PA Wilds Artisan Spotlight: Lynn Kibbe
For Lycoming County scratchboard artist Lynn Kibbe, nature is more than just a beautiful backdrop for her work: it’s her primary subject matter and one of her greatest passions.
“I particularly like to depict animals and nature in my artwork as they are my passion,” Kibbe explained. “Like many artists, I want to bring awareness to others about animal life and that we need to respect and protect them so they are here for our children’s children to love.”
Kibbe credits her parents with helping to instill within her a love for art; however, it was a friend’s artwork that inspired her to create her first painting.
Raised in the Salladasburg area, Kibbe attended Jersey Shore High School and left the area to join the military following graduation. She served 10 years in the U.S. Air Force (her husband, Myrl, served 24), and returned to Lycoming County in 2005 to settle down in rural Trout Run.
Kibbe, starting work in the secretarial field, went on to work as a paralegal and as a civil servant. In 2010, Kibbe decided to make her passion her full-time career, and she now spends most of her days working at Foggy Mountain Studio, located on the couple’s 106-acre property.
She has found it to be enjoyable making art in the Pennsylvania Wilds because it gives her an opportunity to express her pride in the region, the local connections to nature and the residents’ slow-paced and authentic way of life.
Largely self-taught in her craft over the course of 25 years, Kibbe also studied under local artists and remotely as she has worked to refine her skills. She has enjoyed working in many mediums, including oil, acrylics and watercolors.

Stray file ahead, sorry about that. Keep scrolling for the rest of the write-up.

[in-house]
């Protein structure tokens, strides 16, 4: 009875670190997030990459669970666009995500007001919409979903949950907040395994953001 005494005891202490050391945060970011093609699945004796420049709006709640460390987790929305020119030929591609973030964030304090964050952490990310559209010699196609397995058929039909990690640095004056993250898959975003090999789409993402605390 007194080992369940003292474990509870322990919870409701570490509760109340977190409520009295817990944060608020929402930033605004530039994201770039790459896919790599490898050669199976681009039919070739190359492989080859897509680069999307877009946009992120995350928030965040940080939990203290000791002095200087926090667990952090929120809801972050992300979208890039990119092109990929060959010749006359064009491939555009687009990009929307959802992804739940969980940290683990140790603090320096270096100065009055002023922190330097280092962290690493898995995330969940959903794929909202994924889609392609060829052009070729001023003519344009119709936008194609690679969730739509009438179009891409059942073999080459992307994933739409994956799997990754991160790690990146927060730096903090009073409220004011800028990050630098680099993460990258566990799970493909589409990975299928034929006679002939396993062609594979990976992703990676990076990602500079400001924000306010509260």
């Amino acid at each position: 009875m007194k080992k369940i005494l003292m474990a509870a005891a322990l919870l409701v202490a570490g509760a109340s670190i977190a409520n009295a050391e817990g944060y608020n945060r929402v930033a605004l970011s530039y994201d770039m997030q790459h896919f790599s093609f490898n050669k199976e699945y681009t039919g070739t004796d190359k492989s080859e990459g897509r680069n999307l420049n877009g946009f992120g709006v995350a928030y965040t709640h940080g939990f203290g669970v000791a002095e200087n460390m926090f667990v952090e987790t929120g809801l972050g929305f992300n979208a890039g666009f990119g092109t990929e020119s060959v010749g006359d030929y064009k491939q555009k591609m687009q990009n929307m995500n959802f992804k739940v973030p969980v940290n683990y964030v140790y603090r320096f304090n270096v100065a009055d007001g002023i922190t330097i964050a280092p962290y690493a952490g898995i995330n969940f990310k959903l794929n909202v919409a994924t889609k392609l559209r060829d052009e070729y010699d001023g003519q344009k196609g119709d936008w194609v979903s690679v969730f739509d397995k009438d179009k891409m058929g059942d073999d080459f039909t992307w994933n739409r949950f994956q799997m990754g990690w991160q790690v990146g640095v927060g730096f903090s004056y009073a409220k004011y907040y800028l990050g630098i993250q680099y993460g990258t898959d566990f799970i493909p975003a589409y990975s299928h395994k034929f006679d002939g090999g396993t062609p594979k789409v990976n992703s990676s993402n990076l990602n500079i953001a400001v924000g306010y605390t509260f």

Most recently, Kibbe has been focusing her energies on her scratchboard art. “With each piece taking anywhere from two weeks to several months to create, it doesn’t leave a lot of time for the other mediums,” she said.
Scratchboard art is made from direct engraving with a knife tip (as well as other tools) and the image is produced through a deductive method. The artist scratches off the dark ink layer to reveal the white kaolin clay beneath, leaving areas of black ink to create shadows (drawing in reverse with no chance of erasing). Many layers of scratching are needed to create tonal effects. Color is then added after the image is entirely scratched out as a stand-alone black/white image. Then many layers of color are added with a scratching layer in-between each one for blending. Coloring a scratchboard adds twice the amount of work and time.
Kibbe, who admitted she has found some difficulty prospering in the rural PA art scene, joined the Wilds Cooperative of Pennsylvania in 2015, seeking out a network of artisans and galleries.
“I chose to become a member because of its authenticity to Pennsylvania artisans and because the goal is to provide jobs and draw tourism to this great state,” Kibbe explained. “As an artist, the Wilds Cooperative of Pennsylvania allows me to connect with gallery members where I have an opportunity to sell my original artwork or art products that I would not have otherwise known about.”
In addition to being a member of the Wilds Cooperative, Kibbe is also a member of the International Society of Scratchboard Artists and the Clinton County Arts Council. Kibbe offers commission work and exhibits in gallery settings and fairs.
Learn more about Lynn Kibbe and her artwork at http://lynnkibbefineart.weebly.com.
View her Wilds Cooperative of PA member profile: http://wildscopa.org/Sys/PublicProfile/27849596/3733480